Another comfort for ‘The Mighty Celt’ is that the fight was an entertaining one and that the fans in attendance and the viewers watching at home got their money’s worth. Despite his physical advantages which should dictate that he controls fights from distance, McKenna cannot curtail his instinct to stand toe-to-toe and trade shots. It is a quality he is acutely aware of, but not one which he has any desire to change.

“I always say: I am the new Paul Williams,” he said fondly comparing himself to the tall, southpaw former WBO welterweight champion. “I love high-pace fights, I’m 6’1”, but I love getting involved and fighting like I’m 5’7”, when I shouldn’t be, but I love it! I love fighting inside, pushing people and getting in the mix, throwing 100 punches a round. It’s my kind of fighting style. It’s something I love.

“I don’t want to be associated with boring fights, I don’t want to be someone who’s on the back foot all the time trying to run and move and be awkward. I want to be in the centre of the ring, hands up, throwing punches, like Paul Williams.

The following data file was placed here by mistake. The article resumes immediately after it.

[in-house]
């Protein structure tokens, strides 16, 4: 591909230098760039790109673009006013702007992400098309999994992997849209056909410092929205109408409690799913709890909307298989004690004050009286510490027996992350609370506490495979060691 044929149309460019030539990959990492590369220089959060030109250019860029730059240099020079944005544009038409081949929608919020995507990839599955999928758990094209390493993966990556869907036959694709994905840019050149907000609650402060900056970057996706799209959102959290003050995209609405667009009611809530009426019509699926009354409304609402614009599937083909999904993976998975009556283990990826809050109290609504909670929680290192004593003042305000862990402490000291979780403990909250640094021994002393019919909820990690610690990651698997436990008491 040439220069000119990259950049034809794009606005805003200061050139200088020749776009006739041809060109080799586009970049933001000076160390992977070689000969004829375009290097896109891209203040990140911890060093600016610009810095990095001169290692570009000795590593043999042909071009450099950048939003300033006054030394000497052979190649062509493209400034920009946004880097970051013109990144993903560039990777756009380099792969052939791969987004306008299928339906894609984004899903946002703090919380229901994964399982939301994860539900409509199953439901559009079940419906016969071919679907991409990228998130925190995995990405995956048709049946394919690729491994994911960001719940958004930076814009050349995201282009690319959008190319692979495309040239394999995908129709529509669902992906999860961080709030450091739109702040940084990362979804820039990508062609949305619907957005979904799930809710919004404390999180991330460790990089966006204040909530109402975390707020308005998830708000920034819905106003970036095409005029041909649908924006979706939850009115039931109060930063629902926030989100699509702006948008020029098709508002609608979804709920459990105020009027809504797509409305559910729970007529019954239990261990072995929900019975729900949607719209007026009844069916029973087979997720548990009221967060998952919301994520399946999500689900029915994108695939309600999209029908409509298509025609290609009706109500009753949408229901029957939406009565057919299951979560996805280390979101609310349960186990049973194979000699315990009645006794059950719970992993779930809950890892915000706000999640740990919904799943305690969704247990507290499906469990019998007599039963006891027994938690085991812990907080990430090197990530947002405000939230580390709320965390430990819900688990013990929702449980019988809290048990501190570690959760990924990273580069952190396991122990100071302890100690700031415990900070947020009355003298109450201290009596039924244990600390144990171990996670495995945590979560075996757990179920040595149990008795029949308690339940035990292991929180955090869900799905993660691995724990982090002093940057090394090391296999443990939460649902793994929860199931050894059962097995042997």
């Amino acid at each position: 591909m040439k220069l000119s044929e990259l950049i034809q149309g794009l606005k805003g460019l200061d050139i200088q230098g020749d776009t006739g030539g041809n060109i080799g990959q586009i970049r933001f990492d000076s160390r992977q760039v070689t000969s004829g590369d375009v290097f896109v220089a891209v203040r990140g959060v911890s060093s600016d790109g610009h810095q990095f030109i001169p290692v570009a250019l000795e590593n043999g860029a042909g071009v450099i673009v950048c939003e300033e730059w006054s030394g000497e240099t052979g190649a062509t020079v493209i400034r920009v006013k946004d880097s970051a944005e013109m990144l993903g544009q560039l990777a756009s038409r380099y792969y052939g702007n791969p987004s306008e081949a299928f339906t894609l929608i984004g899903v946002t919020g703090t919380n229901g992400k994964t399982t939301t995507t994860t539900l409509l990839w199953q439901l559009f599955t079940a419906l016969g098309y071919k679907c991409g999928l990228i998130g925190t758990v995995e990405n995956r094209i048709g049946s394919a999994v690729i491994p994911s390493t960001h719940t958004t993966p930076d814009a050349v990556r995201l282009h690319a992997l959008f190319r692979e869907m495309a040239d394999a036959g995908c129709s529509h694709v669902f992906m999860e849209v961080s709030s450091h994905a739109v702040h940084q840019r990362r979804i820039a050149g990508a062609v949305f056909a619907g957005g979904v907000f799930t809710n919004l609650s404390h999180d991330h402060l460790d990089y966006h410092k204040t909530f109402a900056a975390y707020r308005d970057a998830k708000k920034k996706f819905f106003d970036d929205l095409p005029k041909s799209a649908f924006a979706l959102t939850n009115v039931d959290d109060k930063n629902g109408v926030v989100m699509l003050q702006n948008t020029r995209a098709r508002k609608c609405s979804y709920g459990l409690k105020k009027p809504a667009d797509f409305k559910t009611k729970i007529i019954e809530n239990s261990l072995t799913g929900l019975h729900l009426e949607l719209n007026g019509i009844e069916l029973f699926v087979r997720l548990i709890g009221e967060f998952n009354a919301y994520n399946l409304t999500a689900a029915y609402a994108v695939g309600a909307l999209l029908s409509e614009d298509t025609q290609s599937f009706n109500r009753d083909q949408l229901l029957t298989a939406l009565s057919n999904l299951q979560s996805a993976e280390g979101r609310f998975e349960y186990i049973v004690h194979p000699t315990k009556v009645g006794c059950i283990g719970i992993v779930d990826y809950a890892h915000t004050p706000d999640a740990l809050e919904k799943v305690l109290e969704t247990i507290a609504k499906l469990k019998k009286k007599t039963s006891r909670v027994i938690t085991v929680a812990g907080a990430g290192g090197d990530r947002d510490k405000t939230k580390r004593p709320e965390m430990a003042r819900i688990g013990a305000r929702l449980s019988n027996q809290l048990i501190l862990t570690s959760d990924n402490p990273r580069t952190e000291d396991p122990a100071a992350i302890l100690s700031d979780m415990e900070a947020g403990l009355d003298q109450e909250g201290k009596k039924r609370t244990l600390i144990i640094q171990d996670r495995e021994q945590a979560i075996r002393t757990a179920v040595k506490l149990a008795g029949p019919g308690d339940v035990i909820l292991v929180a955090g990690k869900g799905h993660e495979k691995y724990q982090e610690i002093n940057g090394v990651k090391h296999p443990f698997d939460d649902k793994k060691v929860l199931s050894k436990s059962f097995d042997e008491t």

"If I have half the career Paul Williams had, I’ll be fucking happy. I don’t want to be known as a boring fighter, I love entertaining people and people saying: ‘Fuck, I loved your fight.’ My last fight with Jack Catterall, the crowd was insane, that wasn’t because it was boring, I was going at him, having a go and having a fight after being down a few times. The crowd respect that.”

If McKenna is the entertainer, he believes Benson is his antithesis. The Edinburgh native lost his unbeaten record on the same bill which McKenna lost his, suffering a decision loss to Johnny Coyle. While Benson would likely describe his style as elusive, McKenna has a different term for it: boring.

“I think he’s a very negative fighter,” he said. “I think he’s going to try and move and run to make things awkward and tie up. The way I see the fight going is: he’ll start fast, try and nick a few rounds then he’s going to tire out because he’s not going to be able to the handle the pace I’m going to set.